Melozzo da Forlì: …first major work in Rome, Sixtus IV Founding the Vatican Library (completed 1477), a fresco showing the investiture of Bartolomeo Sacchi (called the Platina) as librarian to the pope, was painted in Sixtus IV’s library in the Vatican. This painting reveals Melozzo’s mastery of perspective, showing six figures—the pope and…

  • Sixtus V (pope)

    Sixtus V, pope from 1585 to 1590, who reformed the Curia. He entered the Franciscan order in 1533 and was ordained at Siena, Republic of Florence, in 1547. He served twice (1557–60) as inquisitor general in Venice, his severity there causing his recall. Pope Pius V made him vicar general of the

  • sixty-six (card game)

    Sixty-six, two-player card game, ancestral to bezique and pinochle, that was first recorded in 1718 under the name Mariagen-Spiel (German: “the marriage game”). It is still popular in Germany, even more so in Austria under the name Schnapsen (“booze”). The game uses a deck of 24 cards, ranked

  • Siyaad Barre, Maxamed (president of Somalia)

    Mohamed Siad Barre, president of Somalia who held dictatorial rule over the country from October 1969, when he led a bloodless military coup against the elected government, until January 1991, when he was overthrown in a bloody civil war. Siad was born about 1919 (or earlier) into a nomadic family

  • siyar sha?biyyah (Arabic saga literature)

    Arabic literature: Popular narratives: … of Arab lore (in Arabic, siyar sha?biyyah). These include the exploits of the legendary poet-cavalier ?Antar (see Romance of ?Antar), the much-traveled tribal confederacy of the Banū Hilāl, the warrior-princess Dhāt al-Himmah, and the wily ?Alī Zaybaq. In the context of such a public tradition of multi-episodic storytelling, the status…

  • siyāsah (Islamic law)
  • Siyuan yujian (work by Zhu Shijie)

    Zhu Shijie: …“Introduction to Mathematical Science”) and Siyuan yujian (1303; “Precious Mirror of Four Elements”). The former is an introductory mathematics textbook, proceeding from elementary arithmetic to algebraic calculations. Through its layout and progression it clearly testifies to the author’s didactic concern. Following the southern Chinese tradition of mathematics, this book contains…

  • siyyum (Judaism)

    Siyyum, (Hebrew: “termination”), joyous celebration observed by Jews, either when a study group completes a tractate of the Talmud (rabbinic compendium of law, lore, and commentary) or when the writing of a Torah scroll (first five books of the Bible) is completed. The study of the Talmud is

  • Siza Vieira, álvaro Joaquim de Melo (Portuguese architect)

    álvaro Siza, Portuguese architect and designer whose structures, ranging from swimming pools to public housing developments, were characterized by a quiet clarity of form and function, a sensitive integration into their environment, and a purposeful engagement with both cultural and architectural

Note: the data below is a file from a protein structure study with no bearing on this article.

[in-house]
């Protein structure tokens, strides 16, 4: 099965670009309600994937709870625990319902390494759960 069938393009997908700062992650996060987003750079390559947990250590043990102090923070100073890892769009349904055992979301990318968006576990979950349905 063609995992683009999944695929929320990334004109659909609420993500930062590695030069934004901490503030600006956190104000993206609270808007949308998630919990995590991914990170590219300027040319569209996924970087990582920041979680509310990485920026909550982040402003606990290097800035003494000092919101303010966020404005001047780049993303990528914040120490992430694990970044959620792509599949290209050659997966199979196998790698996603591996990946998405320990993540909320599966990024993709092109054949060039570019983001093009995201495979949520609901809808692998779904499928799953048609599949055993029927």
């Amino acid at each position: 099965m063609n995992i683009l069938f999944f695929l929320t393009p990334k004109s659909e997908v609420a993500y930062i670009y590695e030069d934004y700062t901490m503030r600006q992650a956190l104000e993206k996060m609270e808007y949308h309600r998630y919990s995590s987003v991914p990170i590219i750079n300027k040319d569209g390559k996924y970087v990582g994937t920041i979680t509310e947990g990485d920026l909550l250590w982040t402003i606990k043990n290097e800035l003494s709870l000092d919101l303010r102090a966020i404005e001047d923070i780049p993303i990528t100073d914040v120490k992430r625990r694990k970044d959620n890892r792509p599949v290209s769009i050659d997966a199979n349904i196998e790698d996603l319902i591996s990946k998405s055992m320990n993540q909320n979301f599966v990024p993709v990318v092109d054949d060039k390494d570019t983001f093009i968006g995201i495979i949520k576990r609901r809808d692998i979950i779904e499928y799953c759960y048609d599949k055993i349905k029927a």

• Siza, álvaro (Portuguese architect)

    álvaro Siza, Portuguese architect and designer whose structures, ranging from swimming pools to public housing developments, were characterized by a quiet clarity of form and function, a sensitive integration into their environment, and a purposeful engagement with both cultural and architectural

  • size (of a computation)

    NP-complete problem: , for a problem of size n, the time or number of steps needed to find the solution is a polynomial function of n. Algorithms for solving hard, or intractable, problems, on the other hand, require times that are exponential functions of the problem size n. Polynomial-time algorithms are considered…

  • size (biology)

    animal: Evolution of ecological roles: …permitted an increase in body size, which gave rise to successive levels of predators. Quite early in the rapid diversification of animal life, protective hard shells appeared, a defense against predators but later also a means of enabling animals to expand outward from the seas. The intertidal areas, with partial…

  • size analysis

    mineral processing: Size analysis: Coarsely ground minerals can be classified according to size by running them through special sieves or screens, for which various national and international standards have been accepted. One old standard (now obsolete) was the Tyler Series, in which wire screens were identified by…

  • size, atomic (physics)

    Atomic radius, half the distance between the nuclei of identical neighbouring atoms in the solid form of an element. An atom has no rigid spherical boundary, but it may be thought of as a tiny, dense positive nucleus surrounded by a diffuse negative cloud of electrons. The value of atomic radii

  • size-exclusion chromatography (chemistry)

    separation and purification: Exclusion and clathration: Size-exclusion chromatography (SEC) has proved effective for the separation and analysis of mixtures of polymers. In this method the largest molecules emerge from the chromatographic column first, because they are unable to penetrate the porous matrix of the support. Smaller molecules appear later, because they…

  • Sizer, Theodore R. (American educator and administrator)

    Theodore R. Sizer, American educator and administrator who was best known for founding (1984) the Coalition of Essential Schools (CES), which advocated greater flexibility within schools and more-personalized instruction, among other reforms. After earning a B.A. (1953) at Yale University, Sizer

  • Sizer, Theodore Ryland (American educator and administrator)